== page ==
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No sweat bike commute

by Richard Masoner

Greg LeMond famously quiped that cycling “never gets easier, you just go faster.” Rivendell’s Grant Petersen paraphrased LeMond in his bicycle commuting tips when he wrote, “Riding never gets easier, you just go faster, but the effort remains about the same.”

I spent 15 years of my life with a faster bike commute. Each year, I had a new personal best for the time trial home. I wore sport-specific gear — bike shoes, bike socks, bike shorts, bike jersey, bike gloves — to improve my performance and wick away the sweat and I carted my work clothes to and from the office every day.

A few years go I began a radical experiment: I wore my normal work clothes to the office. I discovered something that LeMond and Petersen didn’t know about: you can go slow on a bicycle! The secret to the no sweat bike commute is to take it easy.

If your bicycle commute is much more than about four or five miles this may not work as well for you, but for those of you with short commutes, it’s okay to slow down and enjoy the ride. Your cyclist friends may sneer at the “Fred” appearance, but your bike commute is evidence that you already don’t care what your colleagues think of you.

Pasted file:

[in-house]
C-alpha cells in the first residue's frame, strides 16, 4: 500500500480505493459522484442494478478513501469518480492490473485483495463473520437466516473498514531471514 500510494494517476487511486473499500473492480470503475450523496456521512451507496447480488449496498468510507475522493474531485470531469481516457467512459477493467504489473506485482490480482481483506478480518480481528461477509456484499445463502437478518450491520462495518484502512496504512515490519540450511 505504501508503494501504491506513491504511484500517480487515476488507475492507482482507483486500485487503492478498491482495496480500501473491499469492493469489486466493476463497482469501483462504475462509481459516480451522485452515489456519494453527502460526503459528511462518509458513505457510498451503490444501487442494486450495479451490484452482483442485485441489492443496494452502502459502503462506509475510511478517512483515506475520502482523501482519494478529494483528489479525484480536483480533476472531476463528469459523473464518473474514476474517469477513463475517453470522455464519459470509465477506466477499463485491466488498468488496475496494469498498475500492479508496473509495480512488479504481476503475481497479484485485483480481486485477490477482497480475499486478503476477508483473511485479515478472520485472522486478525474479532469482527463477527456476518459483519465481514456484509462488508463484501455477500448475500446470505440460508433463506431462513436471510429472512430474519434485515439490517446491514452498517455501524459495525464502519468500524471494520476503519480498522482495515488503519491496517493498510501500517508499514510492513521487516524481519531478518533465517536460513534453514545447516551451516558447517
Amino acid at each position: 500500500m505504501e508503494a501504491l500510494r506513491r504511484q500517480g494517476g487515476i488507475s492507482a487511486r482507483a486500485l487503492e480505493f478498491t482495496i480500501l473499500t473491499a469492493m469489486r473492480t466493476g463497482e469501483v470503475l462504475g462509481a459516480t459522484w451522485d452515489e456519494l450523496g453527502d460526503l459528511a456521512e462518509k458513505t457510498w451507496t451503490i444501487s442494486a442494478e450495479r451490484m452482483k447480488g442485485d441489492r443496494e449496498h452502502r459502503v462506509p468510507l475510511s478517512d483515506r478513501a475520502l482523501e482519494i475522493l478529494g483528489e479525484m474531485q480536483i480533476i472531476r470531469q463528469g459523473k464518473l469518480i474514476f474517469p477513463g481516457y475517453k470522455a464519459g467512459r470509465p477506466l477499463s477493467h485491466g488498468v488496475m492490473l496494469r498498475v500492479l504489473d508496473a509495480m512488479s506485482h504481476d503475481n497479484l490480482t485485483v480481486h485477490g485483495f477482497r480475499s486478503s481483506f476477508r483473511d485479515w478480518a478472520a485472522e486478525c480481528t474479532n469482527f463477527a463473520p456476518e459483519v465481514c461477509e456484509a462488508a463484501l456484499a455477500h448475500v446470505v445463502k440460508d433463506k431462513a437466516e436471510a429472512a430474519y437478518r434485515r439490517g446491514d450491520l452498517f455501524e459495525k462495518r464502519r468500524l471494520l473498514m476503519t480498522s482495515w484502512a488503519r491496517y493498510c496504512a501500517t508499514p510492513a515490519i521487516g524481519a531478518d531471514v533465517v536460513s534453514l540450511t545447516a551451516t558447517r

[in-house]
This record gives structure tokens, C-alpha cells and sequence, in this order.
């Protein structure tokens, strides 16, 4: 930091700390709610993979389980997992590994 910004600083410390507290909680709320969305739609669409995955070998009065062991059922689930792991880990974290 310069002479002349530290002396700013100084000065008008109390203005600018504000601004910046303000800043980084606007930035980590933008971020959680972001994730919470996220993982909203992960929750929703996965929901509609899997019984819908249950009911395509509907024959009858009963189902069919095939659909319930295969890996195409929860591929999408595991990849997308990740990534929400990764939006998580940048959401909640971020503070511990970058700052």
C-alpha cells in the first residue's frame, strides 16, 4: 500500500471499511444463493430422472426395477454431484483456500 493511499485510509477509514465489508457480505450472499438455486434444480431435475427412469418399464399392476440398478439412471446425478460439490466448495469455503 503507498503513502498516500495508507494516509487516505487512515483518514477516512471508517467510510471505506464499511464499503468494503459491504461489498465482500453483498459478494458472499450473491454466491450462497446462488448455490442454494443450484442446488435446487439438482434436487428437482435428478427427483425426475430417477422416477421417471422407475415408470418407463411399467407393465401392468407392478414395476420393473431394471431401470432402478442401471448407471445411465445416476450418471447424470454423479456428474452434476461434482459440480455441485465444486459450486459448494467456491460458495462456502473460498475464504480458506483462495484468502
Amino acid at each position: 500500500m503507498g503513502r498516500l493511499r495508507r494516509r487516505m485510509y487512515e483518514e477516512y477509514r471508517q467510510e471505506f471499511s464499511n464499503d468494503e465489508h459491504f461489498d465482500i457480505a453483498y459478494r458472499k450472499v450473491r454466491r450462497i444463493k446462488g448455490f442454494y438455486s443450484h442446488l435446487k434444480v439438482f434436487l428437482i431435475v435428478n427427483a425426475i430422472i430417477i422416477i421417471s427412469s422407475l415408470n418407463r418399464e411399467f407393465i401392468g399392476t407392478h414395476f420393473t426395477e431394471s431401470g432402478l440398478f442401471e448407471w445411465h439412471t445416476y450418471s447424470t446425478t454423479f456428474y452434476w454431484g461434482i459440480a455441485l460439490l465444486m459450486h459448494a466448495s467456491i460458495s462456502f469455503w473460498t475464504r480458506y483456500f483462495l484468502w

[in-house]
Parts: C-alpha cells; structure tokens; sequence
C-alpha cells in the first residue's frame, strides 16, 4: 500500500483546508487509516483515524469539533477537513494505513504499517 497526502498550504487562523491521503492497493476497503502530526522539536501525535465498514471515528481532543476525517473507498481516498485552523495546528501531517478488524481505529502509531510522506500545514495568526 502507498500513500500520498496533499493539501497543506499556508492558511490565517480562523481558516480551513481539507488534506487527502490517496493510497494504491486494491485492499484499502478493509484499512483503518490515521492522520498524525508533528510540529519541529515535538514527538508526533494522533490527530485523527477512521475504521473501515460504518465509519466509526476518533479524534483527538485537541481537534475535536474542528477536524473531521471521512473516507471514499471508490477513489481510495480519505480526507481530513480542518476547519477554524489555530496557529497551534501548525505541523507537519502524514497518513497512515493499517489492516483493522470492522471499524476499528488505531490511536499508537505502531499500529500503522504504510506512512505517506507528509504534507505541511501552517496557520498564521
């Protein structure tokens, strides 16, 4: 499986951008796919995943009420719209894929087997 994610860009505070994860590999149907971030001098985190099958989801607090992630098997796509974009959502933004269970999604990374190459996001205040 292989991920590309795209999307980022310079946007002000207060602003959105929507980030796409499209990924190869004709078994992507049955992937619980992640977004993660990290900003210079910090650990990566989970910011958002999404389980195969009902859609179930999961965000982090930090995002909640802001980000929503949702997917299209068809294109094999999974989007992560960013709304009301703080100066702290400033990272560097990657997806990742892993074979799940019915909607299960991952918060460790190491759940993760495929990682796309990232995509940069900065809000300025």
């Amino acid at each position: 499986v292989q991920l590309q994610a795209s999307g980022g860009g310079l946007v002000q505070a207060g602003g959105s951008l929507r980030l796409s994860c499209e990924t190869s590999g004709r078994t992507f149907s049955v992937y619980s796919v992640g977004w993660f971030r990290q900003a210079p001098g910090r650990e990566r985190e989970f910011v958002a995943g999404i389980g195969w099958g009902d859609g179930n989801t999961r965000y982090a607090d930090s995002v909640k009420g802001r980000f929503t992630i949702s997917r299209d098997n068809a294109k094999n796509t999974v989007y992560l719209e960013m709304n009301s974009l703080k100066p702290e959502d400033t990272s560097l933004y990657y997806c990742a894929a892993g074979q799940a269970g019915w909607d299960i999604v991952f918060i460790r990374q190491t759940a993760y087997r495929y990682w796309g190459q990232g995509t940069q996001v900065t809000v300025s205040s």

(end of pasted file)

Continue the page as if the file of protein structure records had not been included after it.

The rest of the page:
Go ahead and give the no sweat bike commute a try and let me know what you think.

This commuter knows how to get across town in Washington D.C.  Photo by Fred Benenson.

 
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13 Responses to “No sweat bike commute”

  1. Dan says:

    I’ve been doing this for years. I pack riding clothes during the summer for a long ride in the evening, but this time of year I just head back home after work.

    It is tough sometimes to change the cadence.

  2. Evan says:

    Here in the southeast it doesn’t matter how slow you ride in the summer, you sweat just being outside. But in the winter I usually just commute in my work clothes unless it’s raining.

  3. Don says:

    I dont get to commute as often as I like (only 2-3 days per week) but when I do, I dress normally. Normally can range from cargo pants to slacks and dress shirt so I kind of run the gamut. My ride is 10 miles and does a terrific job of clearing my mind and readying me for the day.

  4. Val says: